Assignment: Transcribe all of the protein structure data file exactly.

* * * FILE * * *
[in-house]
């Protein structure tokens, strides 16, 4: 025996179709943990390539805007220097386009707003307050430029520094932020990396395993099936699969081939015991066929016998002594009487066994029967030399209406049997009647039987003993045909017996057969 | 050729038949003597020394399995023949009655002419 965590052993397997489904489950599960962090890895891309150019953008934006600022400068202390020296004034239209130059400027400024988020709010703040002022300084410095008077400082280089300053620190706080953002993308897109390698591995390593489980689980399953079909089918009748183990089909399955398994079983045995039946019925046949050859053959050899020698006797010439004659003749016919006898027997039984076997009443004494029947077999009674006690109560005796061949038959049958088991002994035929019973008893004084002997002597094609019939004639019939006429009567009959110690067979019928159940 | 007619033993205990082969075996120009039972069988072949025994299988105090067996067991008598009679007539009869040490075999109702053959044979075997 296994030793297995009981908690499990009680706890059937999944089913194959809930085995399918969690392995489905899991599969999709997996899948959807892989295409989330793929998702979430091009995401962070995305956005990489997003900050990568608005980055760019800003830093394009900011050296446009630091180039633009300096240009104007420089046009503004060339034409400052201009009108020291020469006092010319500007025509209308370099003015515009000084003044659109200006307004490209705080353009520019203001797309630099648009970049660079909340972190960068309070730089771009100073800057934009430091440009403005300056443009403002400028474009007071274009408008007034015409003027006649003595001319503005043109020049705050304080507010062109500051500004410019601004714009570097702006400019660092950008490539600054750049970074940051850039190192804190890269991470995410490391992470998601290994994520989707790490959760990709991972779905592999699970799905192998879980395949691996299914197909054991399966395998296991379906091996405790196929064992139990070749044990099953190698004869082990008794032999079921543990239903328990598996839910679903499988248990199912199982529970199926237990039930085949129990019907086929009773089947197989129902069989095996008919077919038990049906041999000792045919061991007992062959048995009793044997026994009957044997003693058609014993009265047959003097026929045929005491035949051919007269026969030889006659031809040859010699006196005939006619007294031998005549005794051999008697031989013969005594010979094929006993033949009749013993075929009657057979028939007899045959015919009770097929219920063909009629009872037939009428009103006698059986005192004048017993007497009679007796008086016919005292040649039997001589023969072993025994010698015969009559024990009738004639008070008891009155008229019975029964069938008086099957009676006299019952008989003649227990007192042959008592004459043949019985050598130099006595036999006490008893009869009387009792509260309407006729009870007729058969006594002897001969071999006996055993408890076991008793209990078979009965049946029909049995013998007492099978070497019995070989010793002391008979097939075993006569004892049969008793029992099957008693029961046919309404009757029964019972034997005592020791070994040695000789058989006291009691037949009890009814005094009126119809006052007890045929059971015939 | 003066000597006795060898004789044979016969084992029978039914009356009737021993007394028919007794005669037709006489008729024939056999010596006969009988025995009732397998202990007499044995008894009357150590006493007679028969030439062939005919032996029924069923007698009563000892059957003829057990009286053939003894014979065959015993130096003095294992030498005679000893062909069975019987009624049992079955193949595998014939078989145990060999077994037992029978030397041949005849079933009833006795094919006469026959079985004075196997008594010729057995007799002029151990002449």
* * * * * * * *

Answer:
[in-house]
């Protein structure tokens, strides 16, 4: 025996179709943990390539805007220097386009707003307050430029520094932020990396395993099936699969081939015991066929016998002594009487066994029967030399209406049997009647039987003993045909017996057969 | 050729038949003597020394399995023949009655002419 965590052993397997489904489950599960962090890895891309150019953008934006600022400068202390020296004034239209130059400027400024988020709010703040002022300084410095008077400082280089300053620190706080953002993308897109390698591995390593489980689980399953079909089918009748183990089909399955398994079983045995039946019925046949050859053959050899020698006797010439004659003749016919006898027997039984076997009443004494029947077999009674006690109560005796061949038959049958088991002994035929019973008893004084002997002597094609019939004639019939006429009567009959110690067979019928159940 | 007619033993205990082969075996120009039972069988072949025994299988105090067996067991008598009679007539009869040490075999109702053959044979075997 296994030793297995009981908690499990009680706890059937999944089913194959809930085995399918969690392995489905899991599969999709997996899948959807892989295409989330793929998702979430091009995401962070995305956005990489997003900050990568608005980055760019800003830093394009900011050296446009630091180039633009300096240009104007420089046009503004060339034409400052201009009108020291020469006092010319500007025509209308370099003015515009000084003044659109200006307004490209705080353009520019203001797309630099648009970049660079909340972190960068309070730089771009100073800057934009430091440009403005300056443009403002400028474009007071274009408008007034015409003027006649003595001319503005043109020049705050304080507010062109500051500004410019601004714009570097702006400019660092950008490539600054750049970074940051850039190192804190890269991470995410490391992470998601290994994520989707790490959760990709991972779905592999699970799905192998879980395949691996299914197909054991399966395998296991379906091996405790196929064992139990070749044990099953190698004869082990008794032999079921543990239903328990598996839910679903499988248990199912199982529970199926237990039930085949129990019907086929009773089947197989129902069989095996008919077919038990049906041999000792045919061991007992062959048995009793044997026994009957044997003693058609014993009265047959003097026929045929005491035949051919007269026969030889006659031809040859010699006196005939006619007294031998005549005794051999008697031989013969005594010979094929006993033949009749013993075929009657057979028939007899045959015919009770097929219920063909009629009872037939009428009103006698059986005192004048017993007497009679007796008086016919005292040649039997001589023969072993025994010698015969009559024990009738004639008070008891009155008229019975029964069938008086099957009676006299019952008989003649227990007192042959008592004459043949019985050598130099006595036999006490008893009869009387009792509260309407006729009870007729058969006594002897001969071999006996055993408890076991008793209990078979009965049946029909049995013998007492099978070497019995070989010793002391008979097939075993006569004892049969008793029992099957008693029961046919309404009757029964019972034997005592020791070994040695000789058989006291009691037949009890009814005094009126119809006052007890045929059971015939 | 003066000597006795060898004789044979016969084992029978039914009356009737021993007394028919007794005669037709006489008729024939056999010596006969009988025995009732397998202990007499044995008894009357150590006493007679028969030439062939005919032996029924069923007698009563000892059957003829057990009286053939003894014979065959015993130096003095294992030498005679000893062909069975019987009624049992079955193949595998014939078989145990060999077994037992029978030397041949005849079933009833006795094919006469026959079985004075196997008594010729057995007799002029151990002449």